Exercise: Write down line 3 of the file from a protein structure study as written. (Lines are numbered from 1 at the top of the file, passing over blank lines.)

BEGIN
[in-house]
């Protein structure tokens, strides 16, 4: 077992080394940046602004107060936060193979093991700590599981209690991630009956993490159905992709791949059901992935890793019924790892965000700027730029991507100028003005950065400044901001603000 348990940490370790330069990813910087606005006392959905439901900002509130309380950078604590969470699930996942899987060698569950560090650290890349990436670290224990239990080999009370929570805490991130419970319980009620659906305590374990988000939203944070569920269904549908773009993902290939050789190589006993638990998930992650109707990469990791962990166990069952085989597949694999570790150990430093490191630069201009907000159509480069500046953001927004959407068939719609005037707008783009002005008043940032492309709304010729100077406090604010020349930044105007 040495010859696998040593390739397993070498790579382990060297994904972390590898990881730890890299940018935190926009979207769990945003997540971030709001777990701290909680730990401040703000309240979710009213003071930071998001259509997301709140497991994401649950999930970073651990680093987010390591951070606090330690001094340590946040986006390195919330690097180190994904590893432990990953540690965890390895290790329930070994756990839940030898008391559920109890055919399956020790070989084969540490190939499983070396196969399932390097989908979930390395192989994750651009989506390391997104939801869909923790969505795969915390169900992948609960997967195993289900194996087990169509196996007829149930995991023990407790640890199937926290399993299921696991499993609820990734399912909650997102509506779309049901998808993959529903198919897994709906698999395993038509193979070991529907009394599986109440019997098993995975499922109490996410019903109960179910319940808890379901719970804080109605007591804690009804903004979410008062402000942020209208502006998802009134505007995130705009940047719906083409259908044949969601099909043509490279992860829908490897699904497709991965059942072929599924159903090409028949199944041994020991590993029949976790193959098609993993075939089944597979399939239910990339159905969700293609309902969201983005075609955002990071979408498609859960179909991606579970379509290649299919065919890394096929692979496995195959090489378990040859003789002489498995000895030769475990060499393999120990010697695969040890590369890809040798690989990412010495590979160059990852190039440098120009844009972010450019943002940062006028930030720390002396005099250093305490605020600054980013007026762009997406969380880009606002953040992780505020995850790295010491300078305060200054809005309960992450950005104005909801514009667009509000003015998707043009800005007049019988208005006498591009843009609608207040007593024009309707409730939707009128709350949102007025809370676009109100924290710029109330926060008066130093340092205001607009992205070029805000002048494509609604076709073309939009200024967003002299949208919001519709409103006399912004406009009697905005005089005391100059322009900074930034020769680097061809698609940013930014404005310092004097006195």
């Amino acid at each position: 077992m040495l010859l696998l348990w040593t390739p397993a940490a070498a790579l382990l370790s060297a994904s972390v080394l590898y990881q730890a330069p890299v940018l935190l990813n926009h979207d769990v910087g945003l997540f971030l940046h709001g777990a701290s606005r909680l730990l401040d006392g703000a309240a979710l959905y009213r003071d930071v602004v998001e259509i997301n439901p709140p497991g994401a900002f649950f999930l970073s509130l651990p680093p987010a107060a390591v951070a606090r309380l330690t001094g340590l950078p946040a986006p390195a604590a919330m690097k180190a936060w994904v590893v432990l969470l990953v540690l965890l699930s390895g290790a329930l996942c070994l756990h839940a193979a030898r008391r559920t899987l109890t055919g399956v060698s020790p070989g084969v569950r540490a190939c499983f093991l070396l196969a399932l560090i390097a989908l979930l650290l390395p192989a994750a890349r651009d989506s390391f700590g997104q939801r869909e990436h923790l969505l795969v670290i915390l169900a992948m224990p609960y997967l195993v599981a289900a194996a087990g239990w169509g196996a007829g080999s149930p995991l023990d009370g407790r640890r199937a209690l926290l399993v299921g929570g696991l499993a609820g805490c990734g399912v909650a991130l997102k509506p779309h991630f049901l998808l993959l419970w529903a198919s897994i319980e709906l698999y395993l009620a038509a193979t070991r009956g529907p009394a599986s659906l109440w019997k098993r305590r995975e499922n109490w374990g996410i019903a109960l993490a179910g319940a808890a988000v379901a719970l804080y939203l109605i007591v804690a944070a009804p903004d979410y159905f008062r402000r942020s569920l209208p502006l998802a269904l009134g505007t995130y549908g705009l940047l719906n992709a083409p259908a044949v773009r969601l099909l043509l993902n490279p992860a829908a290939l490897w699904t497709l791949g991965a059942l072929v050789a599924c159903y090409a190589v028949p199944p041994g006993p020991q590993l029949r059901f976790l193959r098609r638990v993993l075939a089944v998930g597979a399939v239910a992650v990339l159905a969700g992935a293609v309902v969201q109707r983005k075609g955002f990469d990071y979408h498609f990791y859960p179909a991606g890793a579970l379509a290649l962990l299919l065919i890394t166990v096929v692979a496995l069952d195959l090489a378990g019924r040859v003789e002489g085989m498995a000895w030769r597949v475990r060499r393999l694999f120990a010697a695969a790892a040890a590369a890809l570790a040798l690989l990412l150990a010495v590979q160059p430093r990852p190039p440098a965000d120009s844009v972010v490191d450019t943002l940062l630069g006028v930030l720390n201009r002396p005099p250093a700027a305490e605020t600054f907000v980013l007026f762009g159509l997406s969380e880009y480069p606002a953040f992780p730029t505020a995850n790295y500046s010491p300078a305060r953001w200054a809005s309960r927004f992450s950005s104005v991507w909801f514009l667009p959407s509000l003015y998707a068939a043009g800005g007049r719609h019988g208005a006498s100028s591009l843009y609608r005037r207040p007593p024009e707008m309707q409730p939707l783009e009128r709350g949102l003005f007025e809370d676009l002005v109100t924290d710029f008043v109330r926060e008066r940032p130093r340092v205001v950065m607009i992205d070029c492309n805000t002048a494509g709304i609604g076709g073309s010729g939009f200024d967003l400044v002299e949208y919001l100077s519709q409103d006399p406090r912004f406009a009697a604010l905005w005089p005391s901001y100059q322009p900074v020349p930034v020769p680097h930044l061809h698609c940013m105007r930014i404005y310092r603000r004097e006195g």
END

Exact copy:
């Amino acid at each position: 077992m040495l010859l696998l348990w040593t390739p397993a940490a070498a790579l382990l370790s060297a994904s972390v080394l590898y990881q730890a330069p890299v940018l935190l990813n926009h979207d769990v910087g945003l997540f971030l940046h709001g777990a701290s606005r909680l730990l401040d006392g703000a309240a979710l959905y009213r003071d930071v602004v998001e259509i997301n439901p709140p497991g994401a900002f649950f999930l970073s509130l651990p680093p987010a107060a390591v951070a606090r309380l330690t001094g340590l950078p946040a986006p390195a604590a919330m690097k180190a936060w994904v590893v432990l969470l990953v540690l965890l699930s390895g290790a329930l996942c070994l756990h839940a193979a030898r008391r559920t899987l109890t055919g399956v060698s020790p070989g084969v569950r540490a190939c499983f093991l070396l196969a399932l560090i390097a989908l979930l650290l390395p192989a994750a890349r651009d989506s390391f700590g997104q939801r869909e990436h923790l969505l795969v670290i915390l169900a992948m224990p609960y997967l195993v599981a289900a194996a087990g239990w169509g196996a007829g080999s149930p995991l023990d009370g407790r640890r199937a209690l926290l399993v299921g929570g696991l499993a609820g805490c990734g399912v909650a991130l997102k509506p779309h991630f049901l998808l993959l419970w529903a198919s897994i319980e709906l698999y395993l009620a038509a193979t070991r009956g529907p009394a599986s659906l109440w019997k098993r305590r995975e499922n109490w374990g996410i019903a109960l993490a179910g319940a808890a988000v379901a719970l804080y939203l109605i007591v804690a944070a009804p903004d979410y159905f008062r402000r942020s569920l209208p502006l998802a269904l009134g505007t995130y549908g705009l940047l719906n992709a083409p259908a044949v773009r969601l099909l043509l993902n490279p992860a829908a290939l490897w699904t497709l791949g991965a059942l072929v050789a599924c159903y090409a190589v028949p199944p041994g006993p020991q590993l029949r059901f976790l193959r098609r638990v993993l075939a089944v998930g597979a399939v239910a992650v990339l159905a969700g992935a293609v309902v969201q109707r983005k075609g955002f990469d990071y979408h498609f990791y859960p179909a991606g890793a579970l379509a290649l962990l299919l065919i890394t166990v096929v692979a496995l069952d195959l090489a378990g019924r040859v003789e002489g085989m498995a000895w030769r597949v475990r060499r393999l694999f120990a010697a695969a790892a040890a590369a890809l570790a040798l690989l990412l150990a010495v590979q160059p430093r990852p190039p440098a965000d120009s844009v972010v490191d450019t943002l940062l630069g006028v930030l720390n201009r002396p005099p250093a700027a305490e605020t600054f907000v980013l007026f762009g159509l997406s969380e880009y480069p606002a953040f992780p730029t505020a995850n790295y500046s010491p300078a305060r953001w200054a809005s309960r927004f992450s950005s104005v991507w909801f514009l667009p959407s509000l003015y998707a068939a043009g800005g007049r719609h019988g208005a006498s100028s591009l843009y609608r005037r207040p007593p024009e707008m309707q409730p939707l783009e009128r709350g949102l003005f007025e809370d676009l002005v109100t924290d710029f008043v109330r926060e008066r940032p130093r340092v205001v950065m607009i992205d070029c492309n805000t002048a494509g709304i609604g076709g073309s010729g939009f200024d967003l400044v002299e949208y919001l100077s519709q409103d006399p406090r912004f406009a009697a604010l905005w005089p005391s901001y100059q322009p900074v020349p930034v020769p680097h930044l061809h698609c940013m105007r930014i404005y310092r603000r004097e006195g």